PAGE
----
Hank Peters

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Peters(on left) talking to Maryland delegate Curt Anderson

Henry J. "Hank" Peters (September 16, 1924 – January 4, 2015) was an American baseball executive.

Baseball career[edit]

He began his career after answering an ad from the St. Louis Browns, eventually working his way up to the scouting department. When the team moved to Baltimore after the 1953 season, Peters declined to make the move and subsequently joined the front office of the Kansas City Athletics. During more than a decade with the franchise, Peters would eventually direct the team's scouting and minor league system in the mid-1960s under tempestuous owner Charlie Finley. He held the title of general manager of the Athletics during the 1965 season.[1]

Peters joined the Cleveland Indians following the 1965 campaign as director of player personnel and assistant general manager to Gabe Paul for the remainder of the 1960s through 1971. He then served as the sixth president in the history of the National Association of Professional Baseball Leagues, the umbrella group that governs minor league baseball, from 1972 to 1975, president and general manager of the Orioles from 1975 to 1987, and president of the Indians from 1987 to 1991.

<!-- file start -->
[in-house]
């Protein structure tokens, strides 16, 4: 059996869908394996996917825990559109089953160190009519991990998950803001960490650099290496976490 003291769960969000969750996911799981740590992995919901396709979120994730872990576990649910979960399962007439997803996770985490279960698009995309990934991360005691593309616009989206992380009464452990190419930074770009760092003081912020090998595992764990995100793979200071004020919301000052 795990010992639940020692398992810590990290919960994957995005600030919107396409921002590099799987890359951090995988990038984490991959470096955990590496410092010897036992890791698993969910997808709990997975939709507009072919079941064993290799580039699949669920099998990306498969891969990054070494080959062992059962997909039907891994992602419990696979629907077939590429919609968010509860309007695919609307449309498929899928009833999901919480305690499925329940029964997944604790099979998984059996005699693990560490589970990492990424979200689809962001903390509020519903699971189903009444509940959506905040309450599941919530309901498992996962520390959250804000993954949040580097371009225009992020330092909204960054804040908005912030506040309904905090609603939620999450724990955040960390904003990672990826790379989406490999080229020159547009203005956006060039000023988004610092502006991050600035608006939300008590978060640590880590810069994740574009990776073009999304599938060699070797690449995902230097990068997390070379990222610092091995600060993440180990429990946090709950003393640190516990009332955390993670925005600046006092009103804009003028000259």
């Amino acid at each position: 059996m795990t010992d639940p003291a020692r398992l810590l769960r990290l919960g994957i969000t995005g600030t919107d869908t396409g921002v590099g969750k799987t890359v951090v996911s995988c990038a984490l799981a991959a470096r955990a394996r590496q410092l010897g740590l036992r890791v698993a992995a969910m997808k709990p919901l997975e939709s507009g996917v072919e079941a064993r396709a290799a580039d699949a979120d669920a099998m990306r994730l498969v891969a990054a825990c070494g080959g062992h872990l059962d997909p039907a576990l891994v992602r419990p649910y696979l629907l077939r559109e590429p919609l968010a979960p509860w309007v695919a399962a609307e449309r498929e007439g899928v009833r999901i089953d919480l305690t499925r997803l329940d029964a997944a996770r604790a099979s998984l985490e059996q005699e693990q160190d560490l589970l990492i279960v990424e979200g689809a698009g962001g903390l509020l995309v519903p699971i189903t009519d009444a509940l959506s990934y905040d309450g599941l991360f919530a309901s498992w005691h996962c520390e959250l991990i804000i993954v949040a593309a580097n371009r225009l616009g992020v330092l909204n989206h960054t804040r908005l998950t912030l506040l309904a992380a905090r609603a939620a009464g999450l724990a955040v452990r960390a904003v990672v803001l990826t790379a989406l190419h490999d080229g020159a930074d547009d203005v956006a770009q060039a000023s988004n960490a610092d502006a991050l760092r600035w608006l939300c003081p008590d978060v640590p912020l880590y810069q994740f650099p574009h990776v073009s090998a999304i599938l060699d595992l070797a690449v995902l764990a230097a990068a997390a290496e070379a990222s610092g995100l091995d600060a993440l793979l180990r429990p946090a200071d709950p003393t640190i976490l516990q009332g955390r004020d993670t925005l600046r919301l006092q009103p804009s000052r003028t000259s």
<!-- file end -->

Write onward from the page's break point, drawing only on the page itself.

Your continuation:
As Orioles' general manager, he kept the team competitive in the tough American League East Division, and won AL pennants in 1979 and 1983, as well as the 1983 World Series.

Personal[edit]

Prior to his baseball career, Peters served in the United States Army during World War II. He was married to Dottie, with whom he had a daughter and a son, until her death in 2010.[2] He died of complications from a stroke in Boca Raton, Florida on January 4, 2015, aged 90.[3]

References[edit]

  1. ^ "BaseballAmerica.com: Executive Database". Retrieved 5 January 2015. 
  2. ^ "Baseball executive Hank Peters dies". ESPN.com. Associated Press. January 4, 2015. Retrieved January 4, 2015. 
  3. ^ Klingaman, Mike (January 4, 2015). "Hank Peters, former Orioles GM, dies at 90". Baltimore Sun. Retrieved January 4, 2015. 
Preceded by
Pat Friday
Kansas City Athletics General Manager
1965
Succeeded by
Ed Lopat
Preceded by
Frank Cashen
Baltimore Orioles General Manager
19751987
Succeeded by
Roland Hemond
Preceded by
Gabe Paul
Cleveland Indians President
19871992
Succeeded by
Rick Bay
Preceded by
Harry Dalton
Sporting News Major League Baseball Executive of the Year
1983
Succeeded by
Dallas Green